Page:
Written evidence submitted by OVO Energy
OVO welcomes the Public Account Committee’s exploration of how the exchequer departments manage and utilise environmental taxation in support of the Government's environmental goals, including its Net Zero by 2050 target.
One of the greatest challenges the UK faces in achieving Net Zero by 2050 is cutting the carbon footprint of heating our homes. With around 85% [CCC] of the UK’s heating in buildings currently being supplied by natural gas, we need to make rapid progress this decade if we are to put the UK on a trajectory to reach Net Zero emissions by 2050.
OVO is calling for a greater sense of urgency. Last year, we published Plan Zero, our response to the climate crisis and strategy to achieve Net Zero carbon emissions across our operations by 2030. This includes our commitment to support our five million members in eliminating their household emissions.
We fully support energy efficiency measures, combined with smart electric heat devices, as no-regrets, scalable solutions that will cut carbon at a cost-effective rate for consumers. Heat pumps specifically can be immediately installed in off-gas grid and new build properties to kick-start the mass transition away from gas boilers.
However, the uptake of energy efficiency upgrades and electric heat technologies is running far behind the pace of delivery needed to deliver Net Zero, and environmental taxation and tax reliefs have not been harnessed to support the transition.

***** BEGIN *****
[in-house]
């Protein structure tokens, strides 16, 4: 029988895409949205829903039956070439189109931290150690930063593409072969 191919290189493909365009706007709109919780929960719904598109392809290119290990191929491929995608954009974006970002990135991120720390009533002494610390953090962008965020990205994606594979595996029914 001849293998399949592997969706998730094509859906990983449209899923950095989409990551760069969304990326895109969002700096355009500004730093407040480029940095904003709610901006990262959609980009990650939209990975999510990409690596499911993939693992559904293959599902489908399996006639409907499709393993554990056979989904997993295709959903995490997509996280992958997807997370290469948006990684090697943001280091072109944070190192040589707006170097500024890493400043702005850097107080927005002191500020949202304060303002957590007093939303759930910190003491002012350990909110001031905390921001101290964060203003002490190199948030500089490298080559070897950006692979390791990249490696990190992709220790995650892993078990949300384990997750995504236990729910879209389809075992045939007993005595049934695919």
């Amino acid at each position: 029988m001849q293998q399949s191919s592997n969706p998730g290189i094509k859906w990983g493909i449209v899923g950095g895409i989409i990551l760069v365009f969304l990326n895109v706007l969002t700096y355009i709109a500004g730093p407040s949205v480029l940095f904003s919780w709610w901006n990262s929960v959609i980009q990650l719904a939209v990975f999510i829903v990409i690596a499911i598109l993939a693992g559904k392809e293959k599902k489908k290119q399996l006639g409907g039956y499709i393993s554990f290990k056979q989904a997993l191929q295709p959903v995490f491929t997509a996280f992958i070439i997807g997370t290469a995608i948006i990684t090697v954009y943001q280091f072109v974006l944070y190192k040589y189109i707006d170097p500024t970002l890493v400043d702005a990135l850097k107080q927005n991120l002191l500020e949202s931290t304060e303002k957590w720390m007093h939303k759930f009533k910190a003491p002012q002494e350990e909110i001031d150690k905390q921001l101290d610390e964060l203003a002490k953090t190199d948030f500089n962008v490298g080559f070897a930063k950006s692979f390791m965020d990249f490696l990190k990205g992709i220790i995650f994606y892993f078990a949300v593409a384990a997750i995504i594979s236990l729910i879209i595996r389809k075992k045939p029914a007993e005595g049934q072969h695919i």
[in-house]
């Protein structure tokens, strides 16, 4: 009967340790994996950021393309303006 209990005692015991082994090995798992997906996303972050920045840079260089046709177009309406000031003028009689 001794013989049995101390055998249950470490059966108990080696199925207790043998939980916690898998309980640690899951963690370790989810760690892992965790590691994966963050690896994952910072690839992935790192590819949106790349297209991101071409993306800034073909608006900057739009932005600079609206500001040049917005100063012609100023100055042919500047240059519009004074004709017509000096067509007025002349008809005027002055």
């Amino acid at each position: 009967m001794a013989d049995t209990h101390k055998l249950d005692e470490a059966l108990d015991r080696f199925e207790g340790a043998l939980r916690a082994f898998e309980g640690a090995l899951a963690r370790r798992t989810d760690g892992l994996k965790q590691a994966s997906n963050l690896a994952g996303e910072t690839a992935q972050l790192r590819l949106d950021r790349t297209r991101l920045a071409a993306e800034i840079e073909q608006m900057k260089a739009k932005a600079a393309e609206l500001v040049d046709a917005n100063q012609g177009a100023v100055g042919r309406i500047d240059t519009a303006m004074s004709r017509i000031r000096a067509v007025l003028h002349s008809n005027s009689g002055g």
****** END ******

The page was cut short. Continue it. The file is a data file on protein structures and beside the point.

As a result, carbon is not being priced into the use of natural gas for heat (either through carbon pricing or policy cost distribution across energy bills) and VAT on green home upgrades is high. As the National Audit Committee recently reported, the Government has shown “limited understanding” of how the tax system can support Net Zero and has not attempted to identify new tax reliefs that could impact on its environmental goals [NAO].
OVO would welcome the Public Accounts Committee calling on the Government to harness new methods of environmental taxation as a route to encouraging the much needed mass consumer adoption of energy efficiency retrofitting and electric heat technologies.
Currently, the environmental damage of fossil fuel heating is not factored into natural gas prices in order to steer consumers’ consumption choices in a more eco-friendly direction. In fact, heat consumption using renewable electricity is currently much more expensive than using natural gas and the current approach towards energy pricing as a whole is actively preventing the mass switch to electric heat needed to decarbonise.
This is largely due to the fact that Government environmental and social policy levies - such as (ROs, FiTs, CfDs), which are essentially decarbonisation costs - comprise around 23% of the average electricity bill and 2% of the average gas bill [Ofgem]. This distribution of policy costs across electricity and gas bills is not reflective of the higher carbon intensity of gas compared to electricity and creates the perverse incentive of discouraging consumers from using electricity to meet their heat demand due to higher costs. Unless the 23 million households that are currently connected to the gas grid and the 250 million households who are considered to be in fuel poverty [BEIS] can see a clear financial benefit in the form of lower electricity costs, it is unlikely that electrically powered, low carbon heating systems will be adopted at the scale Net Zero requires.
Environmental taxation change needs to be implemented in a way that incentives and rewards electric heat consumption, ensures the price of gas consumption for heat acts as a signal of carbon intensity and does not exacerbate issues of fuel poverty.
As such, the Public Accounts Committee should call on the Government to undertake an urgent review of the impact of the distribution of policy costs across electricity and gas bills on consumer adoption of low carbon heat and how this can be amended to support environmental and fuel poverty objectives.